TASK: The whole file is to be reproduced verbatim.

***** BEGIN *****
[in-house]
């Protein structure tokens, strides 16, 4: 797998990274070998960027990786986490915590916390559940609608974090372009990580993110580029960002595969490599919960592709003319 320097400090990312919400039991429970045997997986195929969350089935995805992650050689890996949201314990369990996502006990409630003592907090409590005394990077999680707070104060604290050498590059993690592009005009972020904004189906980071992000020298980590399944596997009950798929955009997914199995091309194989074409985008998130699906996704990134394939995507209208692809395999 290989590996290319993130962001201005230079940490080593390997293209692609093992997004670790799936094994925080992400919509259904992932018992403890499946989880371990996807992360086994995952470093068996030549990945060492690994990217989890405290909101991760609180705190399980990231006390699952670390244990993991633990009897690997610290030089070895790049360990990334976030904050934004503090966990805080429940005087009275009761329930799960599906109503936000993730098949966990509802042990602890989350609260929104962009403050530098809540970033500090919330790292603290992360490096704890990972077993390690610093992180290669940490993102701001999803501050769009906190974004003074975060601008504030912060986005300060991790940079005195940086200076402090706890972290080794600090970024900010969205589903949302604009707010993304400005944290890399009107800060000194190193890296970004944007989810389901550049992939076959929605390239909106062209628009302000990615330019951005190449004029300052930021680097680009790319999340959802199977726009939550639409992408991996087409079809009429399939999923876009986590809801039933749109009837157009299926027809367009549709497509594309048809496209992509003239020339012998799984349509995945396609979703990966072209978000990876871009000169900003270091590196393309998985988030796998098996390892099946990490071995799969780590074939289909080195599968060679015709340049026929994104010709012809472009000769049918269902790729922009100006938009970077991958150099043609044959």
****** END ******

[in-house]
């Protein structure tokens, strides 16, 4: 797998990274070998960027990786986490915590916390559940609608974090372009990580993110580029960002595969490599919960592709003319 320097400090990312919400039991429970045997997986195929969350089935995805992650050689890996949201314990369990996502006990409630003592907090409590005394990077999680707070104060604290050498590059993690592009005009972020904004189906980071992000020298980590399944596997009950798929955009997914199995091309194989074409985008998130699906996704990134394939995507209208692809395999 290989590996290319993130962001201005230079940490080593390997293209692609093992997004670790799936094994925080992400919509259904992932018992403890499946989880371990996807992360086994995952470093068996030549990945060492690994990217989890405290909101991760609180705190399980990231006390699952670390244990993991633990009897690997610290030089070895790049360990990334976030904050934004503090966990805080429940005087009275009761329930799960599906109503936000993730098949966990509802042990602890989350609260929104962009403050530098809540970033500090919330790292603290992360490096704890990972077993390690610093992180290669940490993102701001999803501050769009906190974004003074975060601008504030912060986005300060991790940079005195940086200076402090706890972290080794600090970024900010969205589903949302604009707010993304400005944290890399009107800060000194190193890296970004944007989810389901550049992939076959929605390239909106062209628009302000990615330019951005190449004029300052930021680097680009790319999340959802199977726009939550639409992408991996087409079809009429399939999923876009986590809801039933749109009837157009299926027809367009549709497509594309048809496209992509003239020339012998799984349509995945396609979703990966072209978000990876871009000169900003270091590196393309998985988030796998098996390892099946990490071995799969780590074939289909080195599968060679015709340049026929994104010709012809472009000769049918269902790729922009100006938009970077991958150099043609044959």